Suicide rates tend to rise in a bad economy and decline in periods of economic expansion, new research shows.
From the Great Depression to the double-dip recession of the 1980s, suicide rates have shown a spike in economic downturns, according to a study the Centers for Disease Control and Prevention released last week. And early data suggest that’s likely to be the case in the most recent economic shock as well.
In 11 of the 13 recessions that occurred between 1928 and 2007, the rate of suicides ticked up, according to the study. Meanwhile, as the economy improved, the suicide rate usually dropped, falling in 10 of the 13 expansions.
The largest jump in the suicide rate took place during the Great Depression, when it soared to an all-time high of 22.1 suicides per 100,000 individuals. That was a 22.8% increase in 1932 from 1928.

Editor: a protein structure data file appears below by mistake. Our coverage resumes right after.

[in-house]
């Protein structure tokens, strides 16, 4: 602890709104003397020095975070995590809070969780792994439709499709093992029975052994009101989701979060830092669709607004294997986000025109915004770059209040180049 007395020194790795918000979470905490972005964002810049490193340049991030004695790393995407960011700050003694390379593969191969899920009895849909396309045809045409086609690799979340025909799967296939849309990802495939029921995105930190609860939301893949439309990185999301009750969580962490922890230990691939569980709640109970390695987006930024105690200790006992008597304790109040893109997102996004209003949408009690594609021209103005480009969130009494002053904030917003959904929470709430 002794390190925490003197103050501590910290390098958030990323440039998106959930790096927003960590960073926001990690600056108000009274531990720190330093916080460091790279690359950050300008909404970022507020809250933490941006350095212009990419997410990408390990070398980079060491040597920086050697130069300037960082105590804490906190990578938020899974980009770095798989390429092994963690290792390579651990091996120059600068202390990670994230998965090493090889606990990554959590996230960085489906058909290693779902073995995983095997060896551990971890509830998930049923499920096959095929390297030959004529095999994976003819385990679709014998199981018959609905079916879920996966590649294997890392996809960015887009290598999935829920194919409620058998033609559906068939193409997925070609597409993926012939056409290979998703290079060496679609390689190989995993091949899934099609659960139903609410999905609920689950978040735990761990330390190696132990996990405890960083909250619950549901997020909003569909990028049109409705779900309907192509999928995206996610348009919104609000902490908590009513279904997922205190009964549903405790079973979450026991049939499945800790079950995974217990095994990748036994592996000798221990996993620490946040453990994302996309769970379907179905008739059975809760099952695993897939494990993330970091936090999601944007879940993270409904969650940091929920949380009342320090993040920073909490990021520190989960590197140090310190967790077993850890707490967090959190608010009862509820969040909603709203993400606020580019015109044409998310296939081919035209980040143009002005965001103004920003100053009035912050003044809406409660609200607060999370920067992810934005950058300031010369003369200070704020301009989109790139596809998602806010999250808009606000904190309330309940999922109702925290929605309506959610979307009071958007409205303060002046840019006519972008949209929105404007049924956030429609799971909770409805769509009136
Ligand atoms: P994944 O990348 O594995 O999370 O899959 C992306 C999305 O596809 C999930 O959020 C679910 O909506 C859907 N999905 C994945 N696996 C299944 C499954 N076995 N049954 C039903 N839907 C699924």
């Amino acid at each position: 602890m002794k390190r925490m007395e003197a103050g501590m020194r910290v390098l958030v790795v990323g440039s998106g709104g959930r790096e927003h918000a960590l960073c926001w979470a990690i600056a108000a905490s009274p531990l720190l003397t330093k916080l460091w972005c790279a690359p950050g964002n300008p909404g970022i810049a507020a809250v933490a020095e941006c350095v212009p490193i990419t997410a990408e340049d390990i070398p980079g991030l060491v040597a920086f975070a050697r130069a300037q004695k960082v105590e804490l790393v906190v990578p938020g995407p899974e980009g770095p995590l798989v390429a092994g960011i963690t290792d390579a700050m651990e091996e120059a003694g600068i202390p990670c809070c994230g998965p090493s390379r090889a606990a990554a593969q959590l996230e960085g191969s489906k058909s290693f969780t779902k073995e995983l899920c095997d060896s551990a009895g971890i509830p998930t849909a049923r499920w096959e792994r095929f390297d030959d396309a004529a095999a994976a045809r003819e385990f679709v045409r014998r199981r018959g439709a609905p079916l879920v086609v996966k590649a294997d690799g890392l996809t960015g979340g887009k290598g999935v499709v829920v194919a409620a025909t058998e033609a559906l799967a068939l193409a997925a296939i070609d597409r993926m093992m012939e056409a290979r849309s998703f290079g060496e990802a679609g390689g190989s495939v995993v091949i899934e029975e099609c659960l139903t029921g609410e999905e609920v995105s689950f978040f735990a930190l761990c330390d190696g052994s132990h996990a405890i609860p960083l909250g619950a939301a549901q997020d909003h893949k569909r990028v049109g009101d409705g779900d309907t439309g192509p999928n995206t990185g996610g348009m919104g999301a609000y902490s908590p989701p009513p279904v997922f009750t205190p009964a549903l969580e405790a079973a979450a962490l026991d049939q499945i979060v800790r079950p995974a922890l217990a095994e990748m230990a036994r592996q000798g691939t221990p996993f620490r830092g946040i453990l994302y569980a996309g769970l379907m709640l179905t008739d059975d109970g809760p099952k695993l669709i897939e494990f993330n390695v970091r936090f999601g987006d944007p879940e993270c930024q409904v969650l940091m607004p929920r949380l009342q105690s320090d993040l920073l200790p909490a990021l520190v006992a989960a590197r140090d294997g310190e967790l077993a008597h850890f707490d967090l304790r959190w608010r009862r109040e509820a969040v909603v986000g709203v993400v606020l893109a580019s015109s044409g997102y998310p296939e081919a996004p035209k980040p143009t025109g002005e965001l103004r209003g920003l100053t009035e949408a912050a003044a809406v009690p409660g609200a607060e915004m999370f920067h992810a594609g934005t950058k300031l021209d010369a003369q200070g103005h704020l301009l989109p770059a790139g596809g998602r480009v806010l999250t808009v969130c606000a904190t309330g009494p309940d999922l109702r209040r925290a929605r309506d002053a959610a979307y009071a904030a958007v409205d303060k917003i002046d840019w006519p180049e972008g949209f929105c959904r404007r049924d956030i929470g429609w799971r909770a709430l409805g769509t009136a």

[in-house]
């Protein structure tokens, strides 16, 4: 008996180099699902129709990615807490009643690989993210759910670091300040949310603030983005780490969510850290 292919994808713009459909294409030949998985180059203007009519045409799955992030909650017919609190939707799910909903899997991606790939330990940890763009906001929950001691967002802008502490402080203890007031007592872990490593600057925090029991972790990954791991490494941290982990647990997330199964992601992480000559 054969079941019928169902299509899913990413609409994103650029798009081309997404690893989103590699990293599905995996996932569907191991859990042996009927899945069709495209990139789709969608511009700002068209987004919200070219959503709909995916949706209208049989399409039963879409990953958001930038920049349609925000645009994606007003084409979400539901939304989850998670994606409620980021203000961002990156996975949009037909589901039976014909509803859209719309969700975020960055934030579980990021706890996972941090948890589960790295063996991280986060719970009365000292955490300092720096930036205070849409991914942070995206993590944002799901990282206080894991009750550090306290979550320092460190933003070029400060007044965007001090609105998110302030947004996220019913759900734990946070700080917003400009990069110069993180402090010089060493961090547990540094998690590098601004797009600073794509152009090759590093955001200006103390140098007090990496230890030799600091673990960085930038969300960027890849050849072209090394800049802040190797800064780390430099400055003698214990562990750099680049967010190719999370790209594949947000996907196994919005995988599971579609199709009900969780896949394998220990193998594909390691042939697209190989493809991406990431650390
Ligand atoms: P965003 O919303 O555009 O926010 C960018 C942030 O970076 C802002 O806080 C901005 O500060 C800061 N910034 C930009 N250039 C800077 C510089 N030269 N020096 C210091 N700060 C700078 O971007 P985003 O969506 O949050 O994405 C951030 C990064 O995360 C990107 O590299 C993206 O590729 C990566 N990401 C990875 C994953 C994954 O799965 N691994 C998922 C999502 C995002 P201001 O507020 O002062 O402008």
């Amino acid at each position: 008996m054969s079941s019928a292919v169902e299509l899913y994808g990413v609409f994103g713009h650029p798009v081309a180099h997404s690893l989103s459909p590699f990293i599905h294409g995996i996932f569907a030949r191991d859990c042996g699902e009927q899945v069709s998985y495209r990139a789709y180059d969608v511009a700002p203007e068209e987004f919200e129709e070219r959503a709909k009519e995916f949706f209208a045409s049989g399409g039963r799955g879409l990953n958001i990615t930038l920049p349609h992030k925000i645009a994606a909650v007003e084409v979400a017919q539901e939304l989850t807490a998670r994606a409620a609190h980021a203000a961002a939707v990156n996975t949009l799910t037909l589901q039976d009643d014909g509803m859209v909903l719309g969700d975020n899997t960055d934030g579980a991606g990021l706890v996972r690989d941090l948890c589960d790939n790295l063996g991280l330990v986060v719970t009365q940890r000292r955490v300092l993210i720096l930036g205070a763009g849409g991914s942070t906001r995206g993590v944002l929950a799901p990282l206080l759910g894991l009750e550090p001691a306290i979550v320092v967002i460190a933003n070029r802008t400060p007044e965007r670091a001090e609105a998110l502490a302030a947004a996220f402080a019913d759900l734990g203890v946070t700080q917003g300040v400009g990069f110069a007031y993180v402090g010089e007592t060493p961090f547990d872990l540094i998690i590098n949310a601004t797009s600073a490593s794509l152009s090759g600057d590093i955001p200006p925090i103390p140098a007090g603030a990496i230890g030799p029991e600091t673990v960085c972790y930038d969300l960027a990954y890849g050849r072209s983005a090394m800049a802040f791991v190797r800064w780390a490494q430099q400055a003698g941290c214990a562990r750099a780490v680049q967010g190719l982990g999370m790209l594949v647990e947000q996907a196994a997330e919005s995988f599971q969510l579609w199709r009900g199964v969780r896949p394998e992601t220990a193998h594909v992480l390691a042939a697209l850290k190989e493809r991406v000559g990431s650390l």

“Economic problems can impact how people feel about themselves and their futures as well as their relationships with family and friends. Economic downturns can also disrupt entire communities,” Feijun Luo, the study’s lead author, said in a release. “We know suicide is not caused by any one factor – it is often a combination of many that lead to suicide.”
Relatively few studies have been conducted to show the link between economic downturns and suicide, and the CDC’s study is the first to study how suicide rates varied among age groups. It found that recessions had the greatest impact on suicide rates among working-age individuals, those 25 to 64-years-old.
“This may be partly explained by the fact that many of those people were breadwinners in their homes…Therefore, job loss may cause more hardships to those people than to others,” the report states.
Suicide was the 11th leading cause of death in 2007, the latest government tally available. Some 34,598 committed suicide in 2007, up 3.7% from a year earlier.
Still, suicide accounts for a relatively small share of deaths in the U.S. — 1.4% in 2007. Heart disease and cancer are among the most common causes, making up nearly half of all deaths in 2007.